An Aluminum Yucca

The way how an Aluminum Yucca was formed.

Located at Albuquerque's East side

Located at Albuquerque’s East side

Did you ever noticed a giant shiny yucca on the side of Mountain. If you have its located at the entrace of Albuquerque’s east side, just before the Caneul exit on I-40. To get up close to the Yucca, it will require parking your car on the side of the road and a hike. The project itself was meant to serve a greater purpose, but things fell through. As to why it fell through, well nobody is not sure. In the end people can admire it for what its made of, the idea, a get a feel of the history behind it.

Location & What The Yucca is Made Of

Located on the east end entrance of Albuquerque, there is a tall Alumninum Yucca sitting on an mountain side. It can easily be viewed on I-40 just as you pass the Carneul exit and before the Tramway exit. To visiters it serves as a passage reminding Albuquerque’s ties with places like Route 66, Kirkland Air Force Base, and Sandia National Labratories, while serving as a entrance to the East Mountains, and the Estancia Valley. The structure is about Twenty-Two feet tall Yucca made entirly out of auminum. According to Huethner’s website, the Yucca itself is made out of recycled tanks from an F-16 fighter jet, and was made to look like a Datil Yucca. To allow the project to be lit up and be seen at night, the yucca is powered by a solar power cell to be lit up by a multitude of different colors.1

The Yucca at night

The Yucca at night

The Idea Behind The Yucca

According to an Mountain View Telegraph article written by Mike Bush, published in 2013, the project was built around 2003. 2 For a long while this statue was left unexplained to drivers and all who saw it. This was finally answered in 2013 when an artist of the structure explained why this metal Yucca. The artists name is Gordon Huether from southern California. According to the artist’s website the purpose of this project was to celebrate a nostalgia or some sort of a romance for the West, that was located on Route 66 at one time. 3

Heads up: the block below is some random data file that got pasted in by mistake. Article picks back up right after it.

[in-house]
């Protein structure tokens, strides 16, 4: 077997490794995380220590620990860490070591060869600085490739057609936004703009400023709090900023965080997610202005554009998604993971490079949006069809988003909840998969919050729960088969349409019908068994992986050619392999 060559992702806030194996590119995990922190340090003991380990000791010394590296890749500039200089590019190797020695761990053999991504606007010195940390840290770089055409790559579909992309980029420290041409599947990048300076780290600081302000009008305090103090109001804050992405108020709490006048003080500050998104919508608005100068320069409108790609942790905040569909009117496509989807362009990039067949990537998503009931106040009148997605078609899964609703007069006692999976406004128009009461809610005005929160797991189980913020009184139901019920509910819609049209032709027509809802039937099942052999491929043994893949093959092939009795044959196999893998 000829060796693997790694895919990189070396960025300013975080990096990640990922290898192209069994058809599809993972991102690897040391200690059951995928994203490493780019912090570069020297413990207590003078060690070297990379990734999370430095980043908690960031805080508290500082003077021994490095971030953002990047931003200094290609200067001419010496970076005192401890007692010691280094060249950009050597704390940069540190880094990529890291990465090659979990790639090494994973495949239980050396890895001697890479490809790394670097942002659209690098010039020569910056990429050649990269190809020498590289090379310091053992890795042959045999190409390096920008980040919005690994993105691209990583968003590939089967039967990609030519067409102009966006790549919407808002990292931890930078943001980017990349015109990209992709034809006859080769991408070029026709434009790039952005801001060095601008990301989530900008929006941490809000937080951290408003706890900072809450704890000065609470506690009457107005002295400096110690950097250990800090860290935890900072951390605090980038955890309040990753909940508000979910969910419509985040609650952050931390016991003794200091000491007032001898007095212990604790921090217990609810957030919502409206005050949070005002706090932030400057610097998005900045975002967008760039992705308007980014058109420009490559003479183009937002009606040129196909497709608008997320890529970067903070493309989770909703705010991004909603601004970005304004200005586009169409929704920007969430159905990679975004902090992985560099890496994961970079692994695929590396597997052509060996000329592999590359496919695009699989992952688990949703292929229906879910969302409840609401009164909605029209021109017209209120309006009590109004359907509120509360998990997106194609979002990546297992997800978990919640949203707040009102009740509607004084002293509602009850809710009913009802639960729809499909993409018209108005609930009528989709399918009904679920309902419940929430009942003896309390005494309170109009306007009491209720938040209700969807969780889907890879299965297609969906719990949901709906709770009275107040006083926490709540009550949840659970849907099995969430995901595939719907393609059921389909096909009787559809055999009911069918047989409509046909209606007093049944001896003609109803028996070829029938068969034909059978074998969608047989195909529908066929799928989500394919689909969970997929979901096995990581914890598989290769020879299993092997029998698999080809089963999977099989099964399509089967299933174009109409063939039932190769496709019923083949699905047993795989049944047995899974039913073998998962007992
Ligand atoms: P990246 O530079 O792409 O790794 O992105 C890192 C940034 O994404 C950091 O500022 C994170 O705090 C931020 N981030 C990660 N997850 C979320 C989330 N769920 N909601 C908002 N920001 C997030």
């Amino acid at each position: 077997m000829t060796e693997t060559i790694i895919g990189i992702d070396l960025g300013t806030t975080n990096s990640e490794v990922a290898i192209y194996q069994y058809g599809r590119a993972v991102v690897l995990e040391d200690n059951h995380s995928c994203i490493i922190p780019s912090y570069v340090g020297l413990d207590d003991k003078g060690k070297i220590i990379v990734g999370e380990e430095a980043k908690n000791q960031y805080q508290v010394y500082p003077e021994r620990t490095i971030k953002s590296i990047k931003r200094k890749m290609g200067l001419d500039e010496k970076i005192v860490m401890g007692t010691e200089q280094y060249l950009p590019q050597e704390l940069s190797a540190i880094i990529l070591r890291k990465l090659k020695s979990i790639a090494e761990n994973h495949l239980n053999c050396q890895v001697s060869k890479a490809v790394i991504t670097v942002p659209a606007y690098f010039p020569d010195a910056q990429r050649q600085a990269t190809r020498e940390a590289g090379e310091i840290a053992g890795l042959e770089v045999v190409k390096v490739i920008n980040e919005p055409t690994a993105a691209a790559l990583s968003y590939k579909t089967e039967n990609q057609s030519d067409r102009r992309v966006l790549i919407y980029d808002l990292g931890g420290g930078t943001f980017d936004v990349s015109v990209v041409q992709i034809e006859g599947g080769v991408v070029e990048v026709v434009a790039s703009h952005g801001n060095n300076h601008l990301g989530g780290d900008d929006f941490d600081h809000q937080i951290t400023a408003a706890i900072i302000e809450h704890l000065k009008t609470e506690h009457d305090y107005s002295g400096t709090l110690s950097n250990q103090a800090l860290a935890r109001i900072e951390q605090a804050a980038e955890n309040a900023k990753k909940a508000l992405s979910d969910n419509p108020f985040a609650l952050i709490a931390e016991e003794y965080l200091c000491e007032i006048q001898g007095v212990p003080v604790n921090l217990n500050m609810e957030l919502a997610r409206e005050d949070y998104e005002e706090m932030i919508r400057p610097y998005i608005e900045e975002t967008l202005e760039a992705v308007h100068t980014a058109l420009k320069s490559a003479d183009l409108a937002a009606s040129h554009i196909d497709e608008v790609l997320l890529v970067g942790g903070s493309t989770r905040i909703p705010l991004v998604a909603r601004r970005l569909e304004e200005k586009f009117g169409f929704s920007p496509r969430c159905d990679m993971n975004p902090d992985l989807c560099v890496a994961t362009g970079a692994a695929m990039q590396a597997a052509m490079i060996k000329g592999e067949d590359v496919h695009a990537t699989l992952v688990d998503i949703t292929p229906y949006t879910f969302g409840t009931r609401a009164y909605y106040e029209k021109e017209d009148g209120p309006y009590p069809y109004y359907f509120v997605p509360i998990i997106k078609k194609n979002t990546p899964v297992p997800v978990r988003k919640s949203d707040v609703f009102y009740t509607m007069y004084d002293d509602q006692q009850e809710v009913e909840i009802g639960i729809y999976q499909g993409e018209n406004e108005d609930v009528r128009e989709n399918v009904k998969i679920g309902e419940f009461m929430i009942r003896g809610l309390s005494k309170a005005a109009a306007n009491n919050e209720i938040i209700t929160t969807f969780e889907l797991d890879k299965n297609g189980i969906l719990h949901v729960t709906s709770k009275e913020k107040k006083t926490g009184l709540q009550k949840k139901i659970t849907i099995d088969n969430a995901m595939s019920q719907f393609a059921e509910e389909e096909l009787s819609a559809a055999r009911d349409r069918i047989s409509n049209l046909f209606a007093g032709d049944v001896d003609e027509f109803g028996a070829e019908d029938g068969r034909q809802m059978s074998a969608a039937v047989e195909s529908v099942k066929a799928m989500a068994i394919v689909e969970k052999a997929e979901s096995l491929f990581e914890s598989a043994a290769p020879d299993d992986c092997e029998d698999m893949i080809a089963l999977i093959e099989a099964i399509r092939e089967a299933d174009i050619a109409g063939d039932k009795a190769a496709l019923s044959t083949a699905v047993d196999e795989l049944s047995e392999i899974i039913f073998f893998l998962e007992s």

The History Behind The Yucca

In April of 2003, the Aluminum Yucca was first set up, with the completion occuring in May of that same year. It was meant to be the first of many projects loacted at each of the entrances of Albuquerque. This was the first one that was created because it was possibly the cheapest to make at only $124,000. The price itself wasn’t a burden to the Tax payers of Albuquerque however, as it was paid through a grant given by the U.S Department of Transportation. During this planning stage, according to the article in the Mountain View Telegraph, there were plans to creat a visitor center centered around the history of Route 66. To this day the Yucca is the only part of that project that still exsits. 4

History of the Area

Overtime the space around the Aluminum Yucca, has served to travelers going in and out of Albuquerque’s East side as a final or beginning into the culture of the city itself. It also shows an idea into what the history is behind the city is. This type of a history existing in a realm located in around the 1950’s. It was during this time Albuquerque’s ties to Kirkland and Sandia National Labs, were at the strong point. The sculpture itself is part of this feeling 5 Currently, the Yucca is desgined to give off the feel of being in a desert. With the sun glistening down upon it, it gives off the idea of the type of city Albuquerque is. While at night the Yucca only glows green signalling a way home for the people who travle back to the East Mountains.


In this project, the Yucca serves as a gateway between Albuquerque and the East Mountains along with the Estancia Valley. Made out of recycled fighter jet parts, and being lit up at night, it was the start of a project meant for a larger purpose. Unfortunately, its the only thing that remains from this project. Could it be because the funding falled through, or there was just no public interest in the project itself. Nobody will know. Where it stands now though it serves as a remind to Albuquerque’s history with Sandia National Labs, Kirkland Air Force Base, and Route 66, with its retro style. Finally, the space where it shines the artwork does serves its purpose as a gateway between the city itself and the East Mountains.

  1. Huether, Gordon. About the Aluminum Yucca About the Project 2003 

  2. Bush, Mike. Aluminum Yucca greets I-40 Drivers Albuquerque Journal, May 19, 2013 

  3. Huether, Gordon. About the Aluminum Yucca About the Project, 2003 

  4. Bush, Mike. Aluminum Yucca greets I-40 Drivers Albuquerque Journal, May 19, 2013 

  5. Bush, Mike. Aluminum Yucca greets I-40 Drivers Albuquerque Journal, May 19, 2013